Mega Bloks McLaren-Mercedes GP Car Build

Seeing others produce timelapse videos of them constructing something has always made me wish to do the same thing, except I never build anything so I’ve not had the chance. Additionally, I’ve never had a video camera worth a damn before September of last year. Here’s my first attempt, constructing a Formula 1 car produced by Mega Bloks, knock off Lego essentially.

The kit consists of 514 pieces, though appeared to be missing one part as well as providing an extra 25 pieces that don’t appear to go anywhere. I used some of these pieces to strengthen some rather weak components around the rear wheels, you may notice that I keep fiddling with them near the end of the video. This is because when you applied any pressure to the car, the “suspension” would come disconnected. I hadn’t built anything Lego-related for years and thanks to a good friend who always purchases the best gifts, I received this kit for my birthday a while back. As this friend lives far away now I wanted to build it on camera so I had something to show him, as a side benefit it also works as a post.

Took a little bit of reworking my tripod to fit the task, and the purchase of an HDMI cable so I could check the picture as well as monitor recording. One of the unfortunate things of many (all?) dSLRs is their limited record times. For my D7000 I’m limited to ~20 minutes, some of this limit is to be sure the camera doesn’t exceed the 4 GB file size limit for FAT32, another part heat relating to the sensor which might cause hot pixels to appear, and lastly an imposed limit by Nikon to make you purchase something more expensive. Here’s a photo of the setup, those lights sure made it hot.

Through little projects like this I’m slowly learning how to use Adobe Premiere Pro. Some aspects of the software are obtuse and difficult to understand, but for simple stuff such as this it’s fairly straight forward if you understand some of the basic concepts. However I really REALLY wish it would use multiple cores when rendering h.264 video, having three sit idle and 40-130 minute render times for a 5 minute video was a bit excessive. I suppose another option in the future would be the purchase of an nVidia based GPU as Adobe uses them and only them for rendering acceleration in both Premiere and Photoshop. Well anyway, the process was pretty fun and makes me want to do something like this again in the future. Perhaps something a little more relevant to the site’s general content, but no guarantees. Any suggestions for improvements on the video? It’s a pretty new medium to me so (constructive) comments and criticisms are very much appreciated.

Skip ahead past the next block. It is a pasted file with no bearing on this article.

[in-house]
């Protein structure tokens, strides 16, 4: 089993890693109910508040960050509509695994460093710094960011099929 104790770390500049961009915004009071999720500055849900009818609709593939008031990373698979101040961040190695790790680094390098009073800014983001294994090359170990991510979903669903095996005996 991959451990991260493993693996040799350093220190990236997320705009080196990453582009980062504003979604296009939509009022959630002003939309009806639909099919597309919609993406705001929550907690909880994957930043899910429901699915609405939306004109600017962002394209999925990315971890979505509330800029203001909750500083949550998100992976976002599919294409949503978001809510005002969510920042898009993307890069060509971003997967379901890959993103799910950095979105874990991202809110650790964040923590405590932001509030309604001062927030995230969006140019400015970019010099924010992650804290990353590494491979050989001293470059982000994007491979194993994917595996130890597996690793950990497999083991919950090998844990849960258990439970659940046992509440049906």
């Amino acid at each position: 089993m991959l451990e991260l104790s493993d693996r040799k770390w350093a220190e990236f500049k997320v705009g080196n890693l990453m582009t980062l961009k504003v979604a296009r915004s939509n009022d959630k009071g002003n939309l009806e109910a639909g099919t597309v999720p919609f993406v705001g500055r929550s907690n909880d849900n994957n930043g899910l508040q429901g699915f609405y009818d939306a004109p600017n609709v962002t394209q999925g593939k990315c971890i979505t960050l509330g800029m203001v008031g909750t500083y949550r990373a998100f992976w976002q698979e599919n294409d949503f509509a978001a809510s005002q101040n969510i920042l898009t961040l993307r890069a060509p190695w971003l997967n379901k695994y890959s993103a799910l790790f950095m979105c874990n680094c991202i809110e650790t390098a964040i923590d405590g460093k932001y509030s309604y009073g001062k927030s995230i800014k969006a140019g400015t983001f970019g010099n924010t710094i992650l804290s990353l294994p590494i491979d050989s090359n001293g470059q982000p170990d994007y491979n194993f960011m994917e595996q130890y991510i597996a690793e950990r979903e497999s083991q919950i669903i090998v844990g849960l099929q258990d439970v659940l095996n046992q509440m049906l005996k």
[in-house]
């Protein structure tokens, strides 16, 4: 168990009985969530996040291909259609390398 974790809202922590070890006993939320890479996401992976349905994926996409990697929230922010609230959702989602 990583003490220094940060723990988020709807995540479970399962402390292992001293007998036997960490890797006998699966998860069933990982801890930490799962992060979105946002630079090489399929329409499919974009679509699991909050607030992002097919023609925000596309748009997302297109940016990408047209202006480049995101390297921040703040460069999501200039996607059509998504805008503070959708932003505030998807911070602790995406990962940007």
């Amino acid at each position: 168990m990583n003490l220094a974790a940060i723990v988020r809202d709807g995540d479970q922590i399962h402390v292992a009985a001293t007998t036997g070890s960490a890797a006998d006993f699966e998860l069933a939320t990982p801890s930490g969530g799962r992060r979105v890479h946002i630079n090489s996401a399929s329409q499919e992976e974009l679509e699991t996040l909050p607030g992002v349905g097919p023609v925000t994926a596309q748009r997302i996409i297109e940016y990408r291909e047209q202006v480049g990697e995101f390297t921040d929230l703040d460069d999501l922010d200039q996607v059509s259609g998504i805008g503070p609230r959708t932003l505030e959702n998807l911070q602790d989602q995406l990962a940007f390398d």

PS: Hopefully I don’t get sued for the music. I tried to find something Creative Commons but was underwhelmed at anything that was long enough for the video…. And I really like this track, credits in the video.


  1. Tenkaminari says:

    Nice. I haven’t play Lego for ages too, I never know that they have such complicate ones too.
    How do you fix the missing part problem? Is the missing one visible or critical?

    P.S. I don’t think you’ll get sued for using the music, judging on amount of AMVs and clips with music on Youtube. But I think it would be better if you add credit (Song name, artist etc.) on the video too.

    • Aka says:

      It’s visible from one side only, and very minor. Nothing integral to the overall construction of the car.

      The song is credited at the end of the video. As for AMVs and YouTube, YouTube tends to have licenses with many labels, you’ll see links to purchase songs under videos that have identified music. Vimeo doesn’t offer this, they do offer Creative Commons music, but I couldn’t find anything I like… In any case, I’ve credited them in the Video.

      There’s far more complicated Lego sets than this one, There’s a Lego Super Star Destroyer from Star Wars that’s over 3,000 pieces, 125 cm long and weighs 3.5 kg for example. They also had a Millennium Falcon that was 5,195 pieces. The largest I’m aware of however is the Taj Mahal, which has 5,922 pieces. Those would be fun to make a video like this for, except they wouldn’t fit on my desk and would take multiple sessions.

  2. Rajura says:

    I wonder… how would one go about making a life-size lego Horo?

    Any thoughts about getting them to send the missing piece… seeing as how you did pay good money.
    I don’t think 25 do-nothing pieces make up for a missing piece that matters.

    • Aka says:

      I’ll probably email them requesting the missing part, I just haven’t done so yet.

      There’s a Lego Digital Designer one might use to build her in virtual space, then request the parts from Lego. I wouldn’t know how to go about doing so though, I’ve never used the software nor tried to design a life-sized anything with Lego. Seems like a neat project for someone to tackle though.

      Have you seen this chainsaw carving of Horo by “Jason” before?

      • Rajura says:

        Oh yes… yes I have. He is quite good.

        And, I made sure to let him know that I thought so.